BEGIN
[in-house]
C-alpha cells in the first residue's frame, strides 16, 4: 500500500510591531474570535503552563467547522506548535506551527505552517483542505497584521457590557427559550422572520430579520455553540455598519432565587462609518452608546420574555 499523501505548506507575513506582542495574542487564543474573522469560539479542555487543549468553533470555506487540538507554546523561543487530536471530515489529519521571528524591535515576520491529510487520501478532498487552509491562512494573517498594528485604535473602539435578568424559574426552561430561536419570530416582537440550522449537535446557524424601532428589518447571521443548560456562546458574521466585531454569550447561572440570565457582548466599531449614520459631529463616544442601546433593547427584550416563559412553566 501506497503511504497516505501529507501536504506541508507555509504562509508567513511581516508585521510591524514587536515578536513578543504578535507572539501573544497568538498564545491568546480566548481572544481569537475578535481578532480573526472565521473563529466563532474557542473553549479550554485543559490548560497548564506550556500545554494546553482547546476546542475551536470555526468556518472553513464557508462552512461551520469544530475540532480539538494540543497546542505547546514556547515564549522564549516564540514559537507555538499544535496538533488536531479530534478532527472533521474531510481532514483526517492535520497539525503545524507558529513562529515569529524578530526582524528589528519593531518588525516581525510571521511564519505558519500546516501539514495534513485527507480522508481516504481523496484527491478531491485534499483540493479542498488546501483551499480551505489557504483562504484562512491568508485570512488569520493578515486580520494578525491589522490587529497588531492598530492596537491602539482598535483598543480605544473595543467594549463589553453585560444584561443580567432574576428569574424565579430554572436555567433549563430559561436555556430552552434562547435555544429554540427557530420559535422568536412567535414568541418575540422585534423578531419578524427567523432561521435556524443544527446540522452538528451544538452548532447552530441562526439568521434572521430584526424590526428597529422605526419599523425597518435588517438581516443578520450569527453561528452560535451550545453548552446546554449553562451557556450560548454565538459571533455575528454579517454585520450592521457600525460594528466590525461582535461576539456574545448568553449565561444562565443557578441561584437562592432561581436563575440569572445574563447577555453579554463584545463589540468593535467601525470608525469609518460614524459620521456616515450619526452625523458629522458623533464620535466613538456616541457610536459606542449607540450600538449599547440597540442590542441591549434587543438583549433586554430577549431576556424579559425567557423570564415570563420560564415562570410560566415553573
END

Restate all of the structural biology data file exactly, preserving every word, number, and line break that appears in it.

[in-house]
C-alpha cells in the first residue's frame, strides 16, 4: 500500500510591531474570535503552563467547522506548535506551527505552517483542505497584521457590557427559550422572520430579520455553540455598519432565587462609518452608546420574555 499523501505548506507575513506582542495574542487564543474573522469560539479542555487543549468553533470555506487540538507554546523561543487530536471530515489529519521571528524591535515576520491529510487520501478532498487552509491562512494573517498594528485604535473602539435578568424559574426552561430561536419570530416582537440550522449537535446557524424601532428589518447571521443548560456562546458574521466585531454569550447561572440570565457582548466599531449614520459631529463616544442601546433593547427584550416563559412553566 501506497503511504497516505501529507501536504506541508507555509504562509508567513511581516508585521510591524514587536515578536513578543504578535507572539501573544497568538498564545491568546480566548481572544481569537475578535481578532480573526472565521473563529466563532474557542473553549479550554485543559490548560497548564506550556500545554494546553482547546476546542475551536470555526468556518472553513464557508462552512461551520469544530475540532480539538494540543497546542505547546514556547515564549522564549516564540514559537507555538499544535496538533488536531479530534478532527472533521474531510481532514483526517492535520497539525503545524507558529513562529515569529524578530526582524528589528519593531518588525516581525510571521511564519505558519500546516501539514495534513485527507480522508481516504481523496484527491478531491485534499483540493479542498488546501483551499480551505489557504483562504484562512491568508485570512488569520493578515486580520494578525491589522490587529497588531492598530492596537491602539482598535483598543480605544473595543467594549463589553453585560444584561443580567432574576428569574424565579430554572436555567433549563430559561436555556430552552434562547435555544429554540427557530420559535422568536412567535414568541418575540422585534423578531419578524427567523432561521435556524443544527446540522452538528451544538452548532447552530441562526439568521434572521430584526424590526428597529422605526419599523425597518435588517438581516443578520450569527453561528452560535451550545453548552446546554449553562451557556450560548454565538459571533455575528454579517454585520450592521457600525460594528466590525461582535461576539456574545448568553449565561444562565443557578441561584437562592432561581436563575440569572445574563447577555453579554463584545463589540468593535467601525470608525469609518460614524459620521456616515450619526452625523458629522458623533464620535466613538456616541457610536459606542449607540450600538449599547440597540442590542441591549434587543438583549433586554430577549431576556424579559425567557423570564415570563420560564415562570410560566415553573